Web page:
Be curious: Leaders are supposed to challenge their staff. That’s often what prompts new ideas and bold solutions. The key is to challenge people in a positive, motivating way rather than to squelch their creativity or have them fear your pushback. So instead of challenging people with defensive questions like “Why did you do that?” or with intimidating “but” statements like “Yes, but that’s not my understanding of the issue,” get in the habit of asking three open-ended questions before you advocate your point of view.
Asking open-ended questions (those that elicit something other than a “yes” or “no” reply), makes the person you’re speaking with feel valuable and that he or she has important insights. This alone helps to create an environment of collaboration, trust, and respect, which naturally reduces any defensiveness.
The two most powerful types of open-ended questions to ask are “what” and “how” questions. For example, asking in a neutral tone, “What evidence do you have to support this conclusion?” “What process did you engage in?” and “How would you describe your philosophy on this?” prompts the employee to reflect on the situation and brings forth the most useful information. Additionally, by asking three questions rather than one or two, you’re showing more than a superficial interest in the other person’s perspective.
Set ground rules before the meeting or conversation: One of the most common ways leaders unknowingly assert their dominance over employees is by interrupting people when they speak. Since most employees want to please the boss, they allow the interruption to derail the conversation and they hold back on ideas.
Of course, leaders usually interrupt because others are going on too long and they just don’t have the patience. Dominance and fear are the furthest things from their mind. To alleviate this fear-inducing habit, set the ground rules for how you work best. If you want people to get to the point and only discuss the pertinent details, tell them. For example, you could say, “We only have an hour here. My request is that when you are reporting, be succinct. Start with what the conclusion is and then we can ask questions and look into details.” When you make requests for how you want the information, the need to interrupt decreases. Additionally, your employees will appreciate knowing your wishes and will eagerly accommodate them.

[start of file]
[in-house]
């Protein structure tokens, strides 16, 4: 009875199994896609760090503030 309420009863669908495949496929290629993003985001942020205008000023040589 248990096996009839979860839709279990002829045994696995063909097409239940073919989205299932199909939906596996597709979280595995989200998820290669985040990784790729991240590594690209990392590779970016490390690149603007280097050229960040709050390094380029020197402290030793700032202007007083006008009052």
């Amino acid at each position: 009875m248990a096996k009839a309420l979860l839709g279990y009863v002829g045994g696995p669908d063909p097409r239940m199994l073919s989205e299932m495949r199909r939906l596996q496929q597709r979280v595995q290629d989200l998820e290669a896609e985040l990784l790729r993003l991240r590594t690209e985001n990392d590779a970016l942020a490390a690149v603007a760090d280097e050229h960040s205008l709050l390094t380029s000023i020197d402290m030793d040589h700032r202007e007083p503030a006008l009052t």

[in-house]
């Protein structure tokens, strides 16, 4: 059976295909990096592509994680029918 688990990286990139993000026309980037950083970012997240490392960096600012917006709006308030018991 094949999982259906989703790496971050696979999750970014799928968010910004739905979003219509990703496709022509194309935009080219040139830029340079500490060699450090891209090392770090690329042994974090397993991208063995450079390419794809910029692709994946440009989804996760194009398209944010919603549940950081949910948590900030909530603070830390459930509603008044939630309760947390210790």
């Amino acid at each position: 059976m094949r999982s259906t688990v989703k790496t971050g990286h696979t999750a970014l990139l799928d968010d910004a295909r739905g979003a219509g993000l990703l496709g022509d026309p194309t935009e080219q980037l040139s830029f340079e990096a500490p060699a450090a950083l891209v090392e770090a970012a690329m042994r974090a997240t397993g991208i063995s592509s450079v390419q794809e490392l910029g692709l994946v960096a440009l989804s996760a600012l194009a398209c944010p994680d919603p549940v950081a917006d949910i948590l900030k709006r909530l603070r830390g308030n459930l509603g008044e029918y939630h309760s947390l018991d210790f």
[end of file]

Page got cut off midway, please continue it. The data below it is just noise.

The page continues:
Be a Fear-Less Leader. Leaders have a tremendous impact on their employees’ lives—financially, emotionally, and mentally. When you take the steps to make sure your impact is one that enhances the workplace rather than instills fear in it, you’ll create an organizational culture that breeds mutual respect, creativity, and collaboration. And that’s the hallmark of a true leader.
Alesia Latson is a speaker, trainer, coach and founder of Latson Leadership Group, a consulting firm specializing in management and leadership development. With more than 20 years of experience, Latson helps organizations and leaders expand their capacity to produce results while enhancing employee engagement. For more information on Alesia’s speaking and consulting, please contact her at firstname.lastname@example.org or visit www.latsonleadershipgroup.com.